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Wonderboy Boonen leading the climb in the Pro Tour race

It’s chucking it down, it’s April Fool’s day, and I am being splattered by the rear wheel of the rider in front of me – it must be Flanders!

Last year for the first time I fulfilled a long-held dream of riding the route of the Tour of Flanders, by entering the cyclosportif, which runs on the day before the pro race. With expert coaching from the late John Ibbotson, I geared up for the full distance: 265km. I got round in one piece and had a tough day in the saddle, but thoroughly enjoyed it.

For this year, I opted to do the middle distance on offer – a mere 140km, but sill featuring all the climbs as I thought it would be more of a laugh. I was also undeniably looking forward to reaching the 85 mile point, and not having to think ‘oh, good, only 80 miles to go’ but rather ‘oh, good, now I can have that large glass of Chimay I’ve been fixating on for the last hour’.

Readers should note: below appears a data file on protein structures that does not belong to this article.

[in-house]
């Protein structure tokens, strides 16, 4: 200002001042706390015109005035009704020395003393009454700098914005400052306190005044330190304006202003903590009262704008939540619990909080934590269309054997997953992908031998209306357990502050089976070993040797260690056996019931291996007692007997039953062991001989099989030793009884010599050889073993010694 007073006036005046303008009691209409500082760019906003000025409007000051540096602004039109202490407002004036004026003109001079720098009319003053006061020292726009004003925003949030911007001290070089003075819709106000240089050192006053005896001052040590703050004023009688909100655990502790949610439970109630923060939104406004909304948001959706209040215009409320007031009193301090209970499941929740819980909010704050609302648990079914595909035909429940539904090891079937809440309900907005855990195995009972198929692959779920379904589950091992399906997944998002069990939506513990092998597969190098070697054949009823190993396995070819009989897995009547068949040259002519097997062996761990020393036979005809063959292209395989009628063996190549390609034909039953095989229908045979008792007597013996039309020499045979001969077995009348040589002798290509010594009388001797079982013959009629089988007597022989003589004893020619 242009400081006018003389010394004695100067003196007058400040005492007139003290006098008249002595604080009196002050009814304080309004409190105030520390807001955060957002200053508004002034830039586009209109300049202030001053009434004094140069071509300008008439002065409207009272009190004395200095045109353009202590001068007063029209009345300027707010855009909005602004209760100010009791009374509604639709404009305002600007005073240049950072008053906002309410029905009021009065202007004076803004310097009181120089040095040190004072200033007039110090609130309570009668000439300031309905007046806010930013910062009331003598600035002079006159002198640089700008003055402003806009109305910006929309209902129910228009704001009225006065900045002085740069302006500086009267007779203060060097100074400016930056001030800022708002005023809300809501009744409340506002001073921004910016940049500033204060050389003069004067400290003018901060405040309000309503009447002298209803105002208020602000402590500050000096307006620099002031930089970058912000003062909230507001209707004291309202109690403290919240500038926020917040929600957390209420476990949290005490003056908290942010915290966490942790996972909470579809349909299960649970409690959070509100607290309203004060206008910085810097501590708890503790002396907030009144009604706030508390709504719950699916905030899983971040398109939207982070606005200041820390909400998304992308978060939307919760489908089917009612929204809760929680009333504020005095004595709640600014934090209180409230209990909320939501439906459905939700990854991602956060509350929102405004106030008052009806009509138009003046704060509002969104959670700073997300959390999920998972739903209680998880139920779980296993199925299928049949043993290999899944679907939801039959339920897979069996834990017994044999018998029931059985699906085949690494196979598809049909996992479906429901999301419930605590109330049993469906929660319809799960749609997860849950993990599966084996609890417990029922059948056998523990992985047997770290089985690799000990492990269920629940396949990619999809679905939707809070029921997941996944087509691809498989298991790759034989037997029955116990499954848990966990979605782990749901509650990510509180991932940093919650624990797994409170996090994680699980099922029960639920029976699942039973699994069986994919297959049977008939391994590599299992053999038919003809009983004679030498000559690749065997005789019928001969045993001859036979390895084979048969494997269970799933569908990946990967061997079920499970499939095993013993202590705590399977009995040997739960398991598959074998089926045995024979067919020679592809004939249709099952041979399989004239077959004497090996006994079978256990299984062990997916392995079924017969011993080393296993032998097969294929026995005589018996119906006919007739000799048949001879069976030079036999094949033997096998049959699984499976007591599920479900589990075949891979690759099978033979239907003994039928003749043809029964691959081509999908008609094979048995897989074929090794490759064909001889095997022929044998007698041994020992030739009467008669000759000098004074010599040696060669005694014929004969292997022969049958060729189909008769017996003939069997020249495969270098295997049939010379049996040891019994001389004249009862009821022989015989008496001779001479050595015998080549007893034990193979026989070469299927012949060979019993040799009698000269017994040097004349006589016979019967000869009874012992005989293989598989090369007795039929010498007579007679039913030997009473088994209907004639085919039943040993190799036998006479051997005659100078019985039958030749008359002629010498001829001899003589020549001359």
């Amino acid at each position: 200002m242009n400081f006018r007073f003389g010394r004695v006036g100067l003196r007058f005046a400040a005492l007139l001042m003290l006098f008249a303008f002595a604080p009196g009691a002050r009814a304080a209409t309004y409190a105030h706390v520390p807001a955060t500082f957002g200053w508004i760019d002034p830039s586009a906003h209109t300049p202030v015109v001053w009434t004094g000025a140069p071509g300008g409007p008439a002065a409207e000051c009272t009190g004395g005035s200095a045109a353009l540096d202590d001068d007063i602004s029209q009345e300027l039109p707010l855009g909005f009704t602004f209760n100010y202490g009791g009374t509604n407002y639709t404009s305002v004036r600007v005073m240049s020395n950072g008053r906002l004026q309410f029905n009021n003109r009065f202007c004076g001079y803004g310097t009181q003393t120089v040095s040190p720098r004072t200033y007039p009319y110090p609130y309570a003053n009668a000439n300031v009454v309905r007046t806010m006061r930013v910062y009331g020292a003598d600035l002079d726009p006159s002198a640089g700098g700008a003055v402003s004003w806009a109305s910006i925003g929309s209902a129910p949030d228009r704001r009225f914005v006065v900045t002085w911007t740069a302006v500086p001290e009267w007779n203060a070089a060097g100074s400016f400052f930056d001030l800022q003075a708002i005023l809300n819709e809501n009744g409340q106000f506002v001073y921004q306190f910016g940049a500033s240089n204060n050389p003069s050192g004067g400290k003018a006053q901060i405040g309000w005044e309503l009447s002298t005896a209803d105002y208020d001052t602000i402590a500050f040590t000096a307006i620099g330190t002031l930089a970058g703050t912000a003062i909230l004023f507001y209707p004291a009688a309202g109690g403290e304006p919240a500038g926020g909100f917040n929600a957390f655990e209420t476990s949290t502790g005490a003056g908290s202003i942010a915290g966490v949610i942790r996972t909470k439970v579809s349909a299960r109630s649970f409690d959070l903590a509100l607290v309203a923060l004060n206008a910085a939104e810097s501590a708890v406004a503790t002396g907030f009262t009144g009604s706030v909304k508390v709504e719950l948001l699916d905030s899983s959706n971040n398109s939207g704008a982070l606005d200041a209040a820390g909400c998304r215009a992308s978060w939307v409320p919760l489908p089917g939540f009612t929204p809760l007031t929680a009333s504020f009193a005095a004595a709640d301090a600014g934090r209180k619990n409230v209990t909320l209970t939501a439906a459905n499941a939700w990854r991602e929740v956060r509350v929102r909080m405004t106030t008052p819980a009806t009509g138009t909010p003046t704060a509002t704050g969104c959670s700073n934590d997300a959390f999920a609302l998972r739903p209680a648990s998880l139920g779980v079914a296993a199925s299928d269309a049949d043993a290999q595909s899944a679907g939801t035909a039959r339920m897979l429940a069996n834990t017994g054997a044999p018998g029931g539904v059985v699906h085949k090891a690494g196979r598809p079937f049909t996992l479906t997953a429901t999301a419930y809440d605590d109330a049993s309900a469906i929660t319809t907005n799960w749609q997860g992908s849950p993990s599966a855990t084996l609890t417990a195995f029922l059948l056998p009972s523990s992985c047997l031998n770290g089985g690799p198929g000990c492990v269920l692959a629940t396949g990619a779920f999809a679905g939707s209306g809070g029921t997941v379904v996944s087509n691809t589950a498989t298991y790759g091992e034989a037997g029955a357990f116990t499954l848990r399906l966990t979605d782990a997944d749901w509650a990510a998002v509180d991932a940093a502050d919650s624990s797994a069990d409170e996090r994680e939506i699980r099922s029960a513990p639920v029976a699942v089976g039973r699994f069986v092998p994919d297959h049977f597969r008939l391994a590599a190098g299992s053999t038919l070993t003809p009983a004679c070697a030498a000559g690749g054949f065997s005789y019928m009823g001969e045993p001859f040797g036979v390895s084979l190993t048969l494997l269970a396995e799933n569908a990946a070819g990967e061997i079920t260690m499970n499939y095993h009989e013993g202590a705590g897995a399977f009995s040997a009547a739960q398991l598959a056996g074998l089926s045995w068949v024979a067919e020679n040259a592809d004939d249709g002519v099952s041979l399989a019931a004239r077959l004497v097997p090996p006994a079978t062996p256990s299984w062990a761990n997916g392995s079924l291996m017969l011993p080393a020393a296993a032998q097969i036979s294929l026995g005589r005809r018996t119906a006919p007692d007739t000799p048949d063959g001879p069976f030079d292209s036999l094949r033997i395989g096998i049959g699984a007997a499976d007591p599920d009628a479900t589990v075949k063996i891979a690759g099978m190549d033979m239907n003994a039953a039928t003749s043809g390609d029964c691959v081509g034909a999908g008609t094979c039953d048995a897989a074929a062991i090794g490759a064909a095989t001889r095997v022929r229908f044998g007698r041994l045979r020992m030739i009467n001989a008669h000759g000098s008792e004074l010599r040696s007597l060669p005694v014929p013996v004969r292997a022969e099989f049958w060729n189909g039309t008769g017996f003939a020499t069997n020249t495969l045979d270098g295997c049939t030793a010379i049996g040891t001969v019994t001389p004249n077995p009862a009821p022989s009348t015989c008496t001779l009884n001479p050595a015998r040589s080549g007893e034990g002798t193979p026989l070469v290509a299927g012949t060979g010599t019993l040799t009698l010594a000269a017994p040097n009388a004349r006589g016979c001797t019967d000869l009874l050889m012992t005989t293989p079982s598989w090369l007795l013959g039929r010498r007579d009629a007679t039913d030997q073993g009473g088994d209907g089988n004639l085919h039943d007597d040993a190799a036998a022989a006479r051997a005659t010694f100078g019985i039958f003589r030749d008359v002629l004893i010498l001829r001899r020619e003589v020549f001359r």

Having done pretty much the same amount of training as last winter, I set off with some confidence for the start on a dark, damp Saturday morning and rode down to the start in Ninove, as part of what seemed like some kind of cyclists’ pilgrimage, riders converging to the registration zone from all directions.

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Some great shelter to be had here!